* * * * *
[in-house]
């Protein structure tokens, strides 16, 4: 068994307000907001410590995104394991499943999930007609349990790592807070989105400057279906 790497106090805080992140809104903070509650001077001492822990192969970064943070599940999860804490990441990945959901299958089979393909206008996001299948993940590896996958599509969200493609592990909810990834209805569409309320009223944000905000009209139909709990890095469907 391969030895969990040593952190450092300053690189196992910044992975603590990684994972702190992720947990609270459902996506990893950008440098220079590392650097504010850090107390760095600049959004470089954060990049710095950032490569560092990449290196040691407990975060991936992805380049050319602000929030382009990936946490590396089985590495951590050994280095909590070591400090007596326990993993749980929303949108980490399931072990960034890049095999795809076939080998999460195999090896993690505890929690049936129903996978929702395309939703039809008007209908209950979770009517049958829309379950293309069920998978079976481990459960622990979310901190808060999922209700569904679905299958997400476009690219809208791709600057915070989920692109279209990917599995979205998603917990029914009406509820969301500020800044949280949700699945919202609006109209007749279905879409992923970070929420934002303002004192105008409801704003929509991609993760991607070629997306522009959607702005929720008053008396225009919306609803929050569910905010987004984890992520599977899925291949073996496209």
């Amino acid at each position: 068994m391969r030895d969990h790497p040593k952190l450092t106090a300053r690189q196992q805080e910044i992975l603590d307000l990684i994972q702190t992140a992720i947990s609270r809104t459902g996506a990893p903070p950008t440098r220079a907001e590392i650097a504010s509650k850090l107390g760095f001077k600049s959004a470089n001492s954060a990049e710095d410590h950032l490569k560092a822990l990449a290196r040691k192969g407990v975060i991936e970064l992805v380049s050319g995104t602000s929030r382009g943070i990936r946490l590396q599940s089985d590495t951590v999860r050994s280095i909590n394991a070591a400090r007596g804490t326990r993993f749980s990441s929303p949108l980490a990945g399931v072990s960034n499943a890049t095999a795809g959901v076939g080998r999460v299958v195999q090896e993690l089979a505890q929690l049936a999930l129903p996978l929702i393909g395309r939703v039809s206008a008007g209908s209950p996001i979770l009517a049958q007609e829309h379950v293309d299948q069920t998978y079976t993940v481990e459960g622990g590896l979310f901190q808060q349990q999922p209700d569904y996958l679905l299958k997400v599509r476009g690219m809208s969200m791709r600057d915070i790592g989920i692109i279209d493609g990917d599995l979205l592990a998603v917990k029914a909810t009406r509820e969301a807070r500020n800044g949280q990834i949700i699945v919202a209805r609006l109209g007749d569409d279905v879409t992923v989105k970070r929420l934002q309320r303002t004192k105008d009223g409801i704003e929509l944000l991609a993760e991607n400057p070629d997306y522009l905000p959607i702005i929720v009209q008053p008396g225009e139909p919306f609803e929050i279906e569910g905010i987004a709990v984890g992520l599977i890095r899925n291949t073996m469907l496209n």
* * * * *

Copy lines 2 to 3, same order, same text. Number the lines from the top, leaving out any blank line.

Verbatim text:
């Protein structure tokens, strides 16, 4: 068994307000907001410590995104394991499943999930007609349990790592807070989105400057279906 790497106090805080992140809104903070509650001077001492822990192969970064943070599940999860804490990441990945959901299958089979393909206008996001299948993940590896996958599509969200493609592990909810990834209805569409309320009223944000905000009209139909709990890095469907 391969030895969990040593952190450092300053690189196992910044992975603590990684994972702190992720947990609270459902996506990893950008440098220079590392650097504010850090107390760095600049959004470089954060990049710095950032490569560092990449290196040691407990975060991936992805380049050319602000929030382009990936946490590396089985590495951590050994280095909590070591400090007596326990993993749980929303949108980490399931072990960034890049095999795809076939080998999460195999090896993690505890929690049936129903996978929702395309939703039809008007209908209950979770009517049958829309379950293309069920998978079976481990459960622990979310901190808060999922209700569904679905299958997400476009690219809208791709600057915070989920692109279209990917599995979205998603917990029914009406509820969301500020800044949280949700699945919202609006109209007749279905879409992923970070929420934002303002004192105008409801704003929509991609993760991607070629997306522009959607702005929720008053008396225009919306609803929050569910905010987004984890992520599977899925291949073996496209």
């Amino acid at each position: 068994m391969r030895d969990h790497p040593k952190l450092t106090a300053r690189q196992q805080e910044i992975l603590d307000l990684i994972q702190t992140a992720i947990s609270r809104t459902g996506a990893p903070p950008t440098r220079a907001e590392i650097a504010s509650k850090l107390g760095f001077k600049s959004a470089n001492s954060a990049e710095d410590h950032l490569k560092a822990l990449a290196r040691k192969g407990v975060i991936e970064l992805v380049s050319g995104t602000s929030r382009g943070i990936r946490l590396q599940s089985d590495t951590v999860r050994s280095i909590n394991a070591a400090r007596g804490t326990r993993f749980s990441s929303p949108l980490a990945g399931v072990s960034n499943a890049t095999a795809g959901v076939g080998r999460v299958v195999q090896e993690l089979a505890q929690l049936a999930l129903p996978l929702i393909g395309r939703v039809s206008a008007g209908s209950p996001i979770l009517a049958q007609e829309h379950v293309d299948q069920t998978y079976t993940v481990e459960g622990g590896l979310f901190q808060q349990q999922p209700d569904y996958l679905l299958k997400v599509r476009g690219m809208s969200m791709r600057d915070i790592g989920i692109i279209d493609g990917d599995l979205l592990a998603v917990k029914a909810t009406r509820e969301a807070r500020n800044g949280q990834i949700i699945v919202a209805r609006l109209g007749d569409d279905v879409t992923v989105k970070r929420l934002q309320r303002t004192k105008d009223g409801i704003e929509l944000l991609a993760e991607n400057p070629d997306y522009l905000p959607i702005i929720v009209q008053p008396g225009e139909p919306f609803e929050i279906e569910g905010i987004a709990v984890g992520l599977i890095r899925n291949t073996m469907l496209n």